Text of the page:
Michael W. Twitty’s food diary has named Kochersole Jewish Book of the Year

JTA – “Kochersol,” Chef Michael W. Twitty’s memoir of his career that fuses Jewish and African American culinary history, has been named the Jewish Book of the Year 2022 by the Council of Jewish Books.

Subtitled “An African American Jew’s Journey of Faith and Food,” Twitty’s book offers “a deep dive into theology, identity, and of course, food—giving readers the impetus to think about their heritage and religion in a new way.” said the council in naming Kochersole the Everett Family Foundation Book of the Year.

The winners of the 72nd National Jewish Book Prize were announced Wednesday at JCC Manhattan’s Marilyn Myerson as part of the inaugural Books That Changed My Life festival.

Dani Shapiro won her second National Jewish Book Award, and the JJ Greenberg Memorial Award for her novel Signal Fires. Set in 15 years, her first novel traces the aftermath of a fatal car accident on a family over 50 years.

Ashley Goldberg won the Goldberg Prize for First Fiction with his novel Abomination, which is about a scandal at a Jewish day school and the paths taken in its wake by two of its students, one secular and one religious. Miriam Ruth Black won the Miller Book Club Award for Shayna, an early 20th-century immigrant novel set in the shtetl and Lower East Side of New York.

In other nonfiction categories, Michael Frank was the winner in both the New Holocaust Memoirs category and the Sephardi Culture category for his book One Hundred Saturdays: Stella Levi and the Search for a Lost World. The book is based on his conversations with Levi, a Holocaust survivor who remembers the once vibrant Sephardi Jewish community that flourished on the Aegean island of Rhodes.

Michael W. Twitty preparing matzah balls with ginger and chili for Easter, April 2022 (Johnny Shryock)

“American Shtetl: The Making of Kiryas Joel, a Hasidic Village in Upstate New York” by Nomi M. Stolzenberg and David N. Mers, won Best Book in American Jewish Studies.

Jonathan Friedland won a Biography Award and a Holocaust Award for “The Escape Artist: The Man Who Broke Out of Auschwitz to Warn the World,” about Rudolf Vrba, whose death camp eyewitness report is largely ignored by various Allied government officials who They read it. Kenneth P. Moss’ book Unchosen People: A Jewish Political Account in Interwar Poland won the Gerrard and Ella Berman Memorial Prize in History.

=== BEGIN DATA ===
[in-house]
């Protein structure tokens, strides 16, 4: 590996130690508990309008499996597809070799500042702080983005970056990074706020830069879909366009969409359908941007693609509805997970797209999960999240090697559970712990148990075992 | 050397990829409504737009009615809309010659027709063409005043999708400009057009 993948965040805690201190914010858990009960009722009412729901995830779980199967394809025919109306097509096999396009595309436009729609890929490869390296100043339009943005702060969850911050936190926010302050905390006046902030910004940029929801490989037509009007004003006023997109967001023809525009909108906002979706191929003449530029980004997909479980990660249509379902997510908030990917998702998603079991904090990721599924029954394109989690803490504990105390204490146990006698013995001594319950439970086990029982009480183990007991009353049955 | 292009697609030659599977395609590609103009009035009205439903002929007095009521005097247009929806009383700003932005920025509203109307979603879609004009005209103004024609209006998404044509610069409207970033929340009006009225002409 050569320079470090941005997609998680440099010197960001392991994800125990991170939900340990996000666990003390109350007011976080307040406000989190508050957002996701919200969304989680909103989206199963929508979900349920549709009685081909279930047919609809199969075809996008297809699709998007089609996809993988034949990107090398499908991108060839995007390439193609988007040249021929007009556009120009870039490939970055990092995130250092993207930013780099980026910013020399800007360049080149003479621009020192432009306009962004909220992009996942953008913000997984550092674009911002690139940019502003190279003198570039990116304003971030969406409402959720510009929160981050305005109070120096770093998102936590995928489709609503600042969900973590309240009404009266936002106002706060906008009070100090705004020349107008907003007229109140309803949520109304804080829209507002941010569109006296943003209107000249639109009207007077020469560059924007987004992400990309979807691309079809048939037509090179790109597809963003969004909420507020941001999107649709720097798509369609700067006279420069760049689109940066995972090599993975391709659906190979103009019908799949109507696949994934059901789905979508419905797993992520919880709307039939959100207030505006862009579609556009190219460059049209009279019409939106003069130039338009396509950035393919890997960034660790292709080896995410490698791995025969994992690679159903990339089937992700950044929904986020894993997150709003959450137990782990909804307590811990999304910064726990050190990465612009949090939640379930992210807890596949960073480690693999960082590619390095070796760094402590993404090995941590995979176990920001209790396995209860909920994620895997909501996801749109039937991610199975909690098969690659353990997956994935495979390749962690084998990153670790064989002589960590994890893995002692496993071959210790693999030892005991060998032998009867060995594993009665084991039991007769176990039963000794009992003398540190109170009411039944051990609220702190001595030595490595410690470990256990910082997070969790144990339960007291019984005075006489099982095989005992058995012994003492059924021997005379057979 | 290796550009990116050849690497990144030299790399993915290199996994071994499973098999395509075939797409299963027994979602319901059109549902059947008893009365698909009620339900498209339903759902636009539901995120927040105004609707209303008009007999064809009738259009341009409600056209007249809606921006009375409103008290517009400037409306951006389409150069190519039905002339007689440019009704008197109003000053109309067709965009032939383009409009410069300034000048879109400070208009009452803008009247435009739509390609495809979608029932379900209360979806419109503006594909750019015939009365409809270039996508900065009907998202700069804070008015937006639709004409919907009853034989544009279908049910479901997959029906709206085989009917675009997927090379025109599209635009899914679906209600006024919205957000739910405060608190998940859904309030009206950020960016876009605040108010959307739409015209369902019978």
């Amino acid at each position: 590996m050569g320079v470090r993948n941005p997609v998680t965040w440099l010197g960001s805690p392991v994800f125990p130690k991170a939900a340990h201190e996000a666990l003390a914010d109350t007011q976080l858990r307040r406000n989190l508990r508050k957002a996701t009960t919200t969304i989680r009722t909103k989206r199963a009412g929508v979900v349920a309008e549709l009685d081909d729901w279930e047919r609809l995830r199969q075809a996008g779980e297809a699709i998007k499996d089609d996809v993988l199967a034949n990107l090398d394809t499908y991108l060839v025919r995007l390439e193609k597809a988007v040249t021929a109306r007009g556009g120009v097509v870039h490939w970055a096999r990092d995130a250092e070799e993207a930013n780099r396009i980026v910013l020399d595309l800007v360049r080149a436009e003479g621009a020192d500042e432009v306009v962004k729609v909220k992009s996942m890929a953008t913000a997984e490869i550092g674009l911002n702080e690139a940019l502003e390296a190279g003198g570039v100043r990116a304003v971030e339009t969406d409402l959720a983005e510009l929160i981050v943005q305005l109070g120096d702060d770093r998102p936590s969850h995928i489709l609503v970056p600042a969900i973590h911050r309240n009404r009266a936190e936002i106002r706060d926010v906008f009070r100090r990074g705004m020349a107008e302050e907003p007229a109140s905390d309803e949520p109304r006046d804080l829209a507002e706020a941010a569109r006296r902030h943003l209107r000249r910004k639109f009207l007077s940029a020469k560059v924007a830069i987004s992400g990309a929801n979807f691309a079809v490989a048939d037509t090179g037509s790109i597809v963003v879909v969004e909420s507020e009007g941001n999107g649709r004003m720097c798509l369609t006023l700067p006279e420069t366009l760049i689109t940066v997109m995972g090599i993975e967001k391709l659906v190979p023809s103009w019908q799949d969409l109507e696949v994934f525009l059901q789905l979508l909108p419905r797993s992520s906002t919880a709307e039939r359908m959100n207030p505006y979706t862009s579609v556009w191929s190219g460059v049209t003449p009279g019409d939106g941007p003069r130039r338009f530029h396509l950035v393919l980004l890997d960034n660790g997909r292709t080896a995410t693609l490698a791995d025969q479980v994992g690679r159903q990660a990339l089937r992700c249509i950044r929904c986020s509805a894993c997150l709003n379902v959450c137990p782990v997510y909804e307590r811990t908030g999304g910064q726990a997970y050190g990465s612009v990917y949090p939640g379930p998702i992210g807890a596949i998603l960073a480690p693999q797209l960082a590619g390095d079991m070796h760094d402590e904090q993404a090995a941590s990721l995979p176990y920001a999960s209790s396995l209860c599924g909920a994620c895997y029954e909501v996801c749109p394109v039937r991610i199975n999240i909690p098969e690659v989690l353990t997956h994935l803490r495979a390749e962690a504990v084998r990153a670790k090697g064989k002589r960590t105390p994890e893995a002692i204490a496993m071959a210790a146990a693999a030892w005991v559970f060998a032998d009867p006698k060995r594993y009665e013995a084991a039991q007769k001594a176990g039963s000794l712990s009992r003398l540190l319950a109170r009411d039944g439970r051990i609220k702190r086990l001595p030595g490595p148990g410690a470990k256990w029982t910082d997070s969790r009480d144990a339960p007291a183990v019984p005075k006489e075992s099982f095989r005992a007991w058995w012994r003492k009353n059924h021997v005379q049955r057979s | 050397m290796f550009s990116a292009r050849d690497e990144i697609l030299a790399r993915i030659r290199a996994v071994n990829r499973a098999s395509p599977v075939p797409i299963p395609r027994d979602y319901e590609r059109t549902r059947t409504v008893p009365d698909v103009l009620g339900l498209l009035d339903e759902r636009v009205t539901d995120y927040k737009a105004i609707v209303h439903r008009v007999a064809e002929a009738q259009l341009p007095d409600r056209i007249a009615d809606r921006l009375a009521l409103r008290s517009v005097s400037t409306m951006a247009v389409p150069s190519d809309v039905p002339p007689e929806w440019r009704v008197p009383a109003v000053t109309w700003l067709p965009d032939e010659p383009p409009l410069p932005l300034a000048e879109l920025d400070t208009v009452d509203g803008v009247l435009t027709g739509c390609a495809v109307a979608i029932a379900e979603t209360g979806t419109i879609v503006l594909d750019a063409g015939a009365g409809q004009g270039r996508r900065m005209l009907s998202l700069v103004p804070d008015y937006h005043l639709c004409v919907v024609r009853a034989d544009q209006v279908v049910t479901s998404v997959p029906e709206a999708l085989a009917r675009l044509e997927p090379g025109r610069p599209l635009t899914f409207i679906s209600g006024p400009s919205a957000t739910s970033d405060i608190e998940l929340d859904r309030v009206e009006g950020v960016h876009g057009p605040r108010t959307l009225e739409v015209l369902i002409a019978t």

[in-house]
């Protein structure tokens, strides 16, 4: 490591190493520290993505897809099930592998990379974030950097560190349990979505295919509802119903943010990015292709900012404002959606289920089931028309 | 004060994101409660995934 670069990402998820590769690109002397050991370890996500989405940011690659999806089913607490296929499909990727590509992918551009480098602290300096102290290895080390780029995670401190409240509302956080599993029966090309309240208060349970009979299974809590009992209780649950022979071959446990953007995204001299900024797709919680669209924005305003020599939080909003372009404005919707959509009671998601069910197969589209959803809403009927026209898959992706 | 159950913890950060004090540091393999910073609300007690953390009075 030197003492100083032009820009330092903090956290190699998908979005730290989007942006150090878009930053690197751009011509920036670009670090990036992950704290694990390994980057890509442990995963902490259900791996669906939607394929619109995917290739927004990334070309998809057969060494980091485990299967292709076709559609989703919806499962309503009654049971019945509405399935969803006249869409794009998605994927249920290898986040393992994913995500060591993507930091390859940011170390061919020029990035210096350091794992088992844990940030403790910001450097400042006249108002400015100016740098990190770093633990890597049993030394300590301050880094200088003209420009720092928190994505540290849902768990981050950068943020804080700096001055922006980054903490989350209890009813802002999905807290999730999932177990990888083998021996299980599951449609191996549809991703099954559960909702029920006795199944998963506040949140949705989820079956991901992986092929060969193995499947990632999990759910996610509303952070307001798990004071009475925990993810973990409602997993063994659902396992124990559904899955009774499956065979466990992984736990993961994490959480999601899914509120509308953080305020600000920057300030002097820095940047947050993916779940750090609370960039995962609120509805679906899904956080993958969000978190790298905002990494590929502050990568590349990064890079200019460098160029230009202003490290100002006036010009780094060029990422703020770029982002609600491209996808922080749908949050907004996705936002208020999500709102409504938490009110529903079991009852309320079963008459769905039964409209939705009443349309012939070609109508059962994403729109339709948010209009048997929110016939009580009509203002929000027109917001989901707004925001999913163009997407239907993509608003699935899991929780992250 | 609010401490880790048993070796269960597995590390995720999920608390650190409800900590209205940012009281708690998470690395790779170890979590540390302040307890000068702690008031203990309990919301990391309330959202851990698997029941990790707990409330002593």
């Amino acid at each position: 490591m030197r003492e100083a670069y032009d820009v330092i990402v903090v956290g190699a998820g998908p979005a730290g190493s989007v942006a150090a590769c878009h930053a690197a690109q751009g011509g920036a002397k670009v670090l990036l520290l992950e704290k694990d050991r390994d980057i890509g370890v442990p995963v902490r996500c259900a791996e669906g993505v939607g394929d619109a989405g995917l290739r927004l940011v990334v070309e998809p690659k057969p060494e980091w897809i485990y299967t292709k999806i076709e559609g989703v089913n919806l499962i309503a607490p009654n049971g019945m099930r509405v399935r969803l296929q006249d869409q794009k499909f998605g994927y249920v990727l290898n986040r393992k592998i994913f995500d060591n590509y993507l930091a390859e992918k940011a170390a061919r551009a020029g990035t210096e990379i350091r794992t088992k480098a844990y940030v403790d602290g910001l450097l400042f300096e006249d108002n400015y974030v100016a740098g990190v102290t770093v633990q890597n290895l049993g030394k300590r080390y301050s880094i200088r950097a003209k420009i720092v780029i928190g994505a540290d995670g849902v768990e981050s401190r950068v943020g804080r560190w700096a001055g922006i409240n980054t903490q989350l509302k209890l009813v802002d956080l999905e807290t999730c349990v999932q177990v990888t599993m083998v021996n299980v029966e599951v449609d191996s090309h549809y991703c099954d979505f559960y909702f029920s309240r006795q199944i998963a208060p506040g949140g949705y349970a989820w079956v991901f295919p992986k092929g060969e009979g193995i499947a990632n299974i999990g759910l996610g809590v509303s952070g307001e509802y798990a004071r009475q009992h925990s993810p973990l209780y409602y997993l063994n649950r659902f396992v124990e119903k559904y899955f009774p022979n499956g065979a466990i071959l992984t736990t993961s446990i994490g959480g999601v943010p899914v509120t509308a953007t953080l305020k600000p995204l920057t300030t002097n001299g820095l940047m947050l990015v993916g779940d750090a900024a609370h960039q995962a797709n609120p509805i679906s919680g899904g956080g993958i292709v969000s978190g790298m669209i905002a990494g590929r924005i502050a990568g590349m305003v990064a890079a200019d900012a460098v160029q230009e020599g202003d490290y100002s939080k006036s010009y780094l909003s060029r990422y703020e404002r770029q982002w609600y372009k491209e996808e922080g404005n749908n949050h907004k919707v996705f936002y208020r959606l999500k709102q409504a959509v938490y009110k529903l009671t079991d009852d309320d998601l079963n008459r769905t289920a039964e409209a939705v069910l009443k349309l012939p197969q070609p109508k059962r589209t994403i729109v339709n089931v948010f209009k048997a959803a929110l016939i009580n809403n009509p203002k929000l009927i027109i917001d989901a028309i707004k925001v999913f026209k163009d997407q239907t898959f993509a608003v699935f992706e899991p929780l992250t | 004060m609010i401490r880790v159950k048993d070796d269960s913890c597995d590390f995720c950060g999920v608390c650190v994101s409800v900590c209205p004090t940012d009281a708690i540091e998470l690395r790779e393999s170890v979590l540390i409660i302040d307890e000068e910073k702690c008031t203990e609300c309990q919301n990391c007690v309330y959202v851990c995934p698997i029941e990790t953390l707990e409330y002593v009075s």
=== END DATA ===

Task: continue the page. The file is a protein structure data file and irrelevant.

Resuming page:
Dania Rotenberg’s “On Repentance and Reform,” a rabbinical meditation on apologies and forgiveness in contemporary culture, won the award for Contemporary Jewish Life and Practice.

The board also honored Elaine Frankel, who served as Editor-in-Chief and CEO of the Jewish Publishing Association for 18 years, with the Mentoring Award in Honor of Caroline Starman Hessel—given in honor of the board’s longtime director, who retired in 2014. Cited is Frankel, who resigned She herself in 2009, mentoring authors, staff, and students at the Philadelphia-based publishing house, as well as advocating for female researchers.

Other winners

  • Inaugural Jane Weizmann Prize for Hebrew Fiction in Translation: Mayan Eitan, “Love” (self-translated)
  • Tracey and Larry Brown Children’s Picture Book Award: Shoshana Nambi, “Best Sekka: A Story from Uganda,” Illustrated by Moran Yogev
  • Young Adult Literature Prize: Susan Widder, “It’s My Whole Life: Charlotte Salomon: An Artist in hiding during World War II”
  • Middle Class Literature Prize: Stacy Nokowitz, “The Prince of Steel Pier”
  • Jane and Stuart Weitzman Family Food Writing and Cookbook Award: Benedetta Jasmin Guetta, “Cooking alla Giudia”
  • Berru Poetry Prize in Memory of Ruth and Bernie Wainflash: Shawn Singer, “Today in the Taxi”

The full list of winners and finalists for the 72nd National Jewish Book Award can be found here.

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